As a female leader at GHJ, I feel so lucky we have amazing and strong women leaders. But of course, luck has nothing to do with it!
GHJ is focused on women’s empowerment. As a result, we are enjoying the many benefits that come with so many strong female leaders. These leaders serve as role models, mentors and champions. It is easy to take them for granted. Many make it look easy. Like the Maybelline ad, "maybe she's born with it".
However, one of the many take-aways from the CalCPA Women's Forum is that great female leaders, entrepreneurs and trailblazers all became successful by being self-aware, stretched and thinking big.
Sorry for the shocking news, but men and women are very different. We are hardwired to think and react differently.
When under stress we all have a “Fight or Flight” chemical reaction that happens in our body. It is fascinating when listening to a topic on how the unconscious cave person within us manifests itself. An example provided was the scenario of how both genders respond in a stressful or tense meeting. Men tended to make themselves big, with strong posture, and intense vocal tones. Women in the same setting focused on being liked and thought of as non-threatening, so they make themselves small and overly smiley.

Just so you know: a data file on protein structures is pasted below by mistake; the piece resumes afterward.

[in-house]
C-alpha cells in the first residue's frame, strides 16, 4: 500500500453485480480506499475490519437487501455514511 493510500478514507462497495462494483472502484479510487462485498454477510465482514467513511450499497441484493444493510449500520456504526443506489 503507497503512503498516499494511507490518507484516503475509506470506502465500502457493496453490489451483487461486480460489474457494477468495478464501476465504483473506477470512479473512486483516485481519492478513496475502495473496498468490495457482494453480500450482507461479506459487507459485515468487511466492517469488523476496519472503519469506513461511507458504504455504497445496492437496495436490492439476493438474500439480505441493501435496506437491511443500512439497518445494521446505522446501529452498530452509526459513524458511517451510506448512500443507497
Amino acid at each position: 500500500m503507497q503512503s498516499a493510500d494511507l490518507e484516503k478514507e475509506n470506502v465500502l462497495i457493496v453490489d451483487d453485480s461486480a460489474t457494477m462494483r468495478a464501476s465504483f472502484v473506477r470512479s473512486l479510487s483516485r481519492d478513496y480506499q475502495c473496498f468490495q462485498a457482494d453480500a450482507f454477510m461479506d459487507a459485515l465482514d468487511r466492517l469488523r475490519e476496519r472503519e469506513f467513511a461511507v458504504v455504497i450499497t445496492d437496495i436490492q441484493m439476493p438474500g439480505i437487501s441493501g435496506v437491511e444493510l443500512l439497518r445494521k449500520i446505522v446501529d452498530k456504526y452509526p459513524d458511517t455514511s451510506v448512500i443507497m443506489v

It can be in our little mannerisms that we are sending a big message. A message we may not be aware we are sending. Being unaware of the message our body language and vocal tone sends is extra dangerous for women in business since it might come across as uncertain or weak.
One session at the forum was about negotiation. In short, women have trouble making "the ask". To negotiate you need to be clear about what you want, and be fearless in asking for your aspiration.
Having worked in the business of developing talent for more than a decade, I know that learning best occurs when you are outside of your comfort zone. That is where the magic happens. It is taking some risks, and not being afraid of a “no” - stretching outside of our fear of rejection and goal of perfection.
I could not understand why thinking big was a theme. Is this gender-specific advice or just a good practice? It is probably the latter, but I could deduct that more female role models and the right supportive environment would make it easier to think big.
At GHJ we are asked to #BeMore, and keep challenging the status quo. We are asked to put our energy in the right places, those that add value. Those professionals that do this best, think big and are not put off by unanswered questions or details. Instead, they are relentless in finding solutions.
I am proud that this year Donella Wilson, partner and nonprofit leader at GHJ, was awarded the CalCPA Trailblazer Woman to Watch award. I appreciate being able to “watch” such a professional who indeed emulates the success factors presented at CalCPA: she is aware of her impact, stretches herself and those around her with her exciting vision for our nonprofit practice. With leaders like Donella, our GHJ “luck” will surely continue with future generations of trailblazers to come.